Tax reforms will recoup more than revenue forgone: PM

MB Subba

The Tax (Amendment) Bill 2020, which the National Assembly adopted yesterday, is not only considered as one of the tools for narrowing the gap, but also a measure to bring about compliance among taxpayers.

However, reduction in various taxes and exempting the 5 percent voucher tax have left some observers asking if the tax measures will help the government make revenue.

Prime Minister Dr Lotay Tshering, at the meet the press yesterday, said the overall losses in taxes through the reductions were estimated at Nu 850 million (M) annually. But he said that the amount of taxes and levies collected through new measures would be much higher than revenue forgone.

“What has been heard and discussed till now has been all about exemptions. The question has been valid until now, but please follow through the discussion,” he said.   

Among other reforms, the National Assembly adopted the government’s proposal to reduce the Corporate Income Taxes (CIT) from 30 percent to 25 percent on state-owned corporations, increase the Personal Income Tax (PIT) slab from Nu 200,000 to Nu 300,000.

Doing away with the 5 percent voucher tax, he said, would cost about Nu 190 M.  The change in the PIT slab is expected to cost Nu 230 to Nu 240M.

The prime minister said the government was expected to lose another Nu 300 to Nu 330M through the CIT reduction for state-owned enterprises (SOEs).

The state portfolio comprises 38 companies, of which 19 are held directly by the ministry of finance and as many through the Druk Holding and Investments (DHI). In 2017, SoEs generated gross revenue of Nu 54,611M, which was 30 percent of GDP and profit after tax of Nu 17,752M.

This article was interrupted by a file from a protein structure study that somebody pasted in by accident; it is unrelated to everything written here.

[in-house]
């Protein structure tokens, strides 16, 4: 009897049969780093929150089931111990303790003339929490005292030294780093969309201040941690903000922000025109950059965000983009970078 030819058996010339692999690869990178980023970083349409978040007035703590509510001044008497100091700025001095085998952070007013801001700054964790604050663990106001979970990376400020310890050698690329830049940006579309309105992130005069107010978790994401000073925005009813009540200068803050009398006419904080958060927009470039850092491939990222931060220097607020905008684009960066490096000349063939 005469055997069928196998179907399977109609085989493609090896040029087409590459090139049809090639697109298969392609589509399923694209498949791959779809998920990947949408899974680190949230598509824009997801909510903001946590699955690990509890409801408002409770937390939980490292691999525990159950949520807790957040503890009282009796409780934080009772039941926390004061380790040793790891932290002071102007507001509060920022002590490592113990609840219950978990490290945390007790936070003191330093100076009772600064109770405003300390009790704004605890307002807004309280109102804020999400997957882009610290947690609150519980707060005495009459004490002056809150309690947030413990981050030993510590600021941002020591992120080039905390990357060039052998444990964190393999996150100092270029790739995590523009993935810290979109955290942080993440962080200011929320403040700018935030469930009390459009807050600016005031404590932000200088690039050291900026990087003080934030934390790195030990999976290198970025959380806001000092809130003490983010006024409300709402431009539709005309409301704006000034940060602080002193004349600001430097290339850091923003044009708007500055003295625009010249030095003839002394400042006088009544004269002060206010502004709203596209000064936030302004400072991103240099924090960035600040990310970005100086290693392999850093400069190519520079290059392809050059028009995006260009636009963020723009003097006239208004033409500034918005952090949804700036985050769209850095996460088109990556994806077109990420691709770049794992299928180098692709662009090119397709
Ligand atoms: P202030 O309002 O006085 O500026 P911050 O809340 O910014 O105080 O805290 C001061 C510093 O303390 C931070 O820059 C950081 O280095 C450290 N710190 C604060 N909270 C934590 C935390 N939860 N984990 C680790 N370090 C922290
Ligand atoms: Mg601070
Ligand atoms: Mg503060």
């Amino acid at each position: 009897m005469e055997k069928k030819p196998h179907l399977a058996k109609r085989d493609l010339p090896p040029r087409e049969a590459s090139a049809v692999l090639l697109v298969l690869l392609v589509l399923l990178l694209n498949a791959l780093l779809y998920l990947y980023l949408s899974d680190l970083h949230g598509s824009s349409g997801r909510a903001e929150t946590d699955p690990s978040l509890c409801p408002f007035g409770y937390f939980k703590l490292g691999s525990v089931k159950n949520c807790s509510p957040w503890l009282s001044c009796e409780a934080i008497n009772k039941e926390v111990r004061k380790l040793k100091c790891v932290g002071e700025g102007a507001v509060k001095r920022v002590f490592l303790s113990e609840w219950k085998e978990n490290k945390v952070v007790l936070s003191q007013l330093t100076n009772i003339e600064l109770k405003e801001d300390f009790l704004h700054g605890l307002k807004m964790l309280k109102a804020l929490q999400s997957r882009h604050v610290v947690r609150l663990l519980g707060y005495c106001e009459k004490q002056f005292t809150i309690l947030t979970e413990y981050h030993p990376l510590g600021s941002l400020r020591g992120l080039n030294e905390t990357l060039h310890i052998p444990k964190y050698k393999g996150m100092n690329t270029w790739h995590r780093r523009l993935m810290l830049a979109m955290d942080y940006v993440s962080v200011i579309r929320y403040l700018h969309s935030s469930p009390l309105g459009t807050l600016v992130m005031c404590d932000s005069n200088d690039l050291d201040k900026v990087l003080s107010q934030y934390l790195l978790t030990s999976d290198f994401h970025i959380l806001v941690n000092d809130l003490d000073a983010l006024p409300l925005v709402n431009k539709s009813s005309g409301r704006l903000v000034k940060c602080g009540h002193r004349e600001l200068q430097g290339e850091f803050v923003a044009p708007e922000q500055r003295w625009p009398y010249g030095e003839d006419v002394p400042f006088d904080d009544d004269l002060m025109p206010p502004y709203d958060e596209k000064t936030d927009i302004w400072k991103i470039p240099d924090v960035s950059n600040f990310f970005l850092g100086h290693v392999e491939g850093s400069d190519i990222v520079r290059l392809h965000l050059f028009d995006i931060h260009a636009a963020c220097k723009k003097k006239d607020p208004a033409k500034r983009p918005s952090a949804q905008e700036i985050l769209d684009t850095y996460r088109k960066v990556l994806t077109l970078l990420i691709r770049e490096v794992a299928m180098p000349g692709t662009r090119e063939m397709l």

The government has also reduced the land transfer tax from 5 percent to 3 percent and the vehicle transfer tax from 5 percent to 1 percent.

However, the prime minister added that other changes the government was proposing would actually increase the overall revenue generating capacity of the country.

Dr Lotay Tshering said that the government is expected to get additional revenue of up to Nu 23M through surcharges, Nu 20M to 25M through taxes on windfall gains on lottery.

The sustainable tourism fee (SDF) that will be imposed on regional tourists is also expected to contribute to the national exchequer. “We are targeting some percentage of the royalty that dollar-paying tourists are paying,” he said.

The government has tabled a daily SDF of USD 16.25 on each regional tourist.

He said that even after considering that the revenue reduces by about 20 to 30 percent from the current baseline, the government was expecting the revenue to increase by about 70 to 80 percent with impositions of new levies. The government, he said, was hoping to recoup about Nu 850M to Nu 860M from new measures.

“When we compare the decreased and the increased figures, the decreased amount comes to more than Nu 800M and the increased amount more than Nu 900M. There is already a positive change of Nu 100M,” he said.